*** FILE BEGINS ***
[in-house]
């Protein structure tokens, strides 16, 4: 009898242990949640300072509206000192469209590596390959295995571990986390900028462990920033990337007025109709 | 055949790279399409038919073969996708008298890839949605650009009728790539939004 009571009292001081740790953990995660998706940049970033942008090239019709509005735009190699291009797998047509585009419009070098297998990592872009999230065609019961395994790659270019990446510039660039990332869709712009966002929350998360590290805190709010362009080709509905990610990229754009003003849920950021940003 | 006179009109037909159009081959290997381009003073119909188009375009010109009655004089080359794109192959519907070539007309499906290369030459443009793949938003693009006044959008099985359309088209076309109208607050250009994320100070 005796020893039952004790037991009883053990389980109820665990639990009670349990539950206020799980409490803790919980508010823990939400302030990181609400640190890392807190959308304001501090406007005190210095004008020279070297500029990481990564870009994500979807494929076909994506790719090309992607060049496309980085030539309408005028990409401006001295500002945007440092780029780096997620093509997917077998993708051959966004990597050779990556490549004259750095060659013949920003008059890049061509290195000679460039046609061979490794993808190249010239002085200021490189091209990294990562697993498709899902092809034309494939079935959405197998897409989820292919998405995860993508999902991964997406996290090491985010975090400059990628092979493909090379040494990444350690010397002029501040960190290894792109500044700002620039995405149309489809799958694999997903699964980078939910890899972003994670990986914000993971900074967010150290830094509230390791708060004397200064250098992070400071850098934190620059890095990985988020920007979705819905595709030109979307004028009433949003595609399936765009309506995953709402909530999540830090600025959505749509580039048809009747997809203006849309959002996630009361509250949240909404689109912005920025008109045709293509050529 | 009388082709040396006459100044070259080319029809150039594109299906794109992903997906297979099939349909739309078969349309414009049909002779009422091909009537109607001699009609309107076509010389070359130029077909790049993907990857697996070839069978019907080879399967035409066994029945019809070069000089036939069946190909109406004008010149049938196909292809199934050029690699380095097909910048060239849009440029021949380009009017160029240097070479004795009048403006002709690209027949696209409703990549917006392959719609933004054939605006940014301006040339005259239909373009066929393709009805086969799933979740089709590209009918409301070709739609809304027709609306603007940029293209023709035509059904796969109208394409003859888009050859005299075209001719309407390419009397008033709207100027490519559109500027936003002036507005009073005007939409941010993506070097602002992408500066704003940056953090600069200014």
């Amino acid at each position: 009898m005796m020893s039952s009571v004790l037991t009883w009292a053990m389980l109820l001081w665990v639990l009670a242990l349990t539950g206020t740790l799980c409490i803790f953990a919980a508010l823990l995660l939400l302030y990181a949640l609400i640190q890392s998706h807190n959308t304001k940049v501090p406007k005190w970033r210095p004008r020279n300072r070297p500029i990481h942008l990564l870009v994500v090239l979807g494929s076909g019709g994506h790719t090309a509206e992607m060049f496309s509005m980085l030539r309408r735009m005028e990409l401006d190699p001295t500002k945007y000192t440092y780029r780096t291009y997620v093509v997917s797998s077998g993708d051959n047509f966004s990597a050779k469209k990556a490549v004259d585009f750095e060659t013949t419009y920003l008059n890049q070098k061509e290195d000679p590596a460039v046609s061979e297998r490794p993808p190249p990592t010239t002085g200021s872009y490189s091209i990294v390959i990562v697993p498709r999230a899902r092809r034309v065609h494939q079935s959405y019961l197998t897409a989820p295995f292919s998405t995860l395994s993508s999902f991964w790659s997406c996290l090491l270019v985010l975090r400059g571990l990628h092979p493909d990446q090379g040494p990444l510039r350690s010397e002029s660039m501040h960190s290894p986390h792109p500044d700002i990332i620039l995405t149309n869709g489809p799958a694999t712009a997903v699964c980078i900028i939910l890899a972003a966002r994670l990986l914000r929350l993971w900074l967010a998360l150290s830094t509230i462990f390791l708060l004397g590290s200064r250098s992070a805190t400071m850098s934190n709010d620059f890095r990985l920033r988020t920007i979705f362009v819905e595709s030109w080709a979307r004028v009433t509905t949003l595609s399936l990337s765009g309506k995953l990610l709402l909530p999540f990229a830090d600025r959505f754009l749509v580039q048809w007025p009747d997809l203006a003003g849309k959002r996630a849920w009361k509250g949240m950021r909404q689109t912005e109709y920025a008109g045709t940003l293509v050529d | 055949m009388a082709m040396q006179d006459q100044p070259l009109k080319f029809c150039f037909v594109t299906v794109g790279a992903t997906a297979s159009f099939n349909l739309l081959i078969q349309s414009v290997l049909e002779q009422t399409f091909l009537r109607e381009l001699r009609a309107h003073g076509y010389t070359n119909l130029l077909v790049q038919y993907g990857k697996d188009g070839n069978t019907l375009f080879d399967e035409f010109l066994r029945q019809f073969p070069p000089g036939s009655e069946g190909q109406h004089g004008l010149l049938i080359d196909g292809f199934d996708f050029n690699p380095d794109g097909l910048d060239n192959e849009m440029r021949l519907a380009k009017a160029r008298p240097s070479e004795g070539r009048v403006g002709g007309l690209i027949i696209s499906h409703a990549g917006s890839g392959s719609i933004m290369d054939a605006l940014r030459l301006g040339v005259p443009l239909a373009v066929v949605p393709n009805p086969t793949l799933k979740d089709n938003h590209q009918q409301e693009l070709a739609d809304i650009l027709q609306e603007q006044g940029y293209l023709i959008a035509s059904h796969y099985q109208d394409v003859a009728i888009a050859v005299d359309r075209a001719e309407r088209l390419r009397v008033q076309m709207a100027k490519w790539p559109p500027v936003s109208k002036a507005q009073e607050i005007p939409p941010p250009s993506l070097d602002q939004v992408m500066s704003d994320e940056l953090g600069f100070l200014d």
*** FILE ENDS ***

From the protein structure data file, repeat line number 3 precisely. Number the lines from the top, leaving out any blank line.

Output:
């Amino acid at each position: 009898m005796m020893s039952s009571v004790l037991t009883w009292a053990m389980l109820l001081w665990v639990l009670a242990l349990t539950g206020t740790l799980c409490i803790f953990a919980a508010l823990l995660l939400l302030y990181a949640l609400i640190q890392s998706h807190n959308t304001k940049v501090p406007k005190w970033r210095p004008r020279n300072r070297p500029i990481h942008l990564l870009v994500v090239l979807g494929s076909g019709g994506h790719t090309a509206e992607m060049f496309s509005m980085l030539r309408r735009m005028e990409l401006d190699p001295t500002k945007y000192t440092y780029r780096t291009y997620v093509v997917s797998s077998g993708d051959n047509f966004s990597a050779k469209k990556a490549v004259d585009f750095e060659t013949t419009y920003l008059n890049q070098k061509e290195d000679p590596a460039v046609s061979e297998r490794p993808p190249p990592t010239t002085g200021s872009y490189s091209i990294v390959i990562v697993p498709r999230a899902r092809r034309v065609h494939q079935s959405y019961l197998t897409a989820p295995f292919s998405t995860l395994s993508s999902f991964w790659s997406c996290l090491l270019v985010l975090r400059g571990l990628h092979p493909d990446q090379g040494p990444l510039r350690s010397e002029s660039m501040h960190s290894p986390h792109p500044d700002i990332i620039l995405t149309n869709g489809p799958a694999t712009a997903v699964c980078i900028i939910l890899a972003a966002r994670l990986l914000r929350l993971w900074l967010a998360l150290s830094t509230i462990f390791l708060l004397g590290s200064r250098s992070a805190t400071m850098s934190n709010d620059f890095r990985l920033r988020t920007i979705f362009v819905e595709s030109w080709a979307r004028v009433t509905t949003l595609s399936l990337s765009g309506k995953l990610l709402l909530p999540f990229a830090d600025r959505f754009l749509v580039q048809w007025p009747d997809l203006a003003g849309k959002r996630a849920w009361k509250g949240m950021r909404q689109t912005e109709y920025a008109g045709t940003l293509v050529d | 055949m009388a082709m040396q006179d006459q100044p070259l009109k080319f029809c150039f037909v594109t299906v794109g790279a992903t997906a297979s159009f099939n349909l739309l081959i078969q349309s414009v290997l049909e002779q009422t399409f091909l009537r109607e381009l001699r009609a309107h003073g076509y010389t070359n119909l130029l077909v790049q038919y993907g990857k697996d188009g070839n069978t019907l375009f080879d399967e035409f010109l066994r029945q019809f073969p070069p000089g036939s009655e069946g190909q109406h004089g004008l010149l049938i080359d196909g292809f199934d996708f050029n690699p380095d794109g097909l910048d060239n192959e849009m440029r021949l519907a380009k009017a160029r008298p240097s070479e004795g070539r009048v403006g002709g007309l690209i027949i696209s499906h409703a990549g917006s890839g392959s719609i933004m290369d054939a605006l940014r030459l301006g040339v005259p443009l239909a373009v066929v949605p393709n009805p086969t793949l799933k979740d089709n938003h590209q009918q409301e693009l070709a739609d809304i650009l027709q609306e603007q006044g940029y293209l023709i959008a035509s059904h796969y099985q109208d394409v003859a009728i888009a050859v005299d359309r075209a001719e309407r088209l390419r009397v008033q076309m709207a100027k490519w790539p559109p500027v936003s109208k002036a507005q009073e607050i005007p939409p941010p250009s993506l070097d602002q939004v992408m500066s704003d994320e940056l953090g600069f100070l200014d």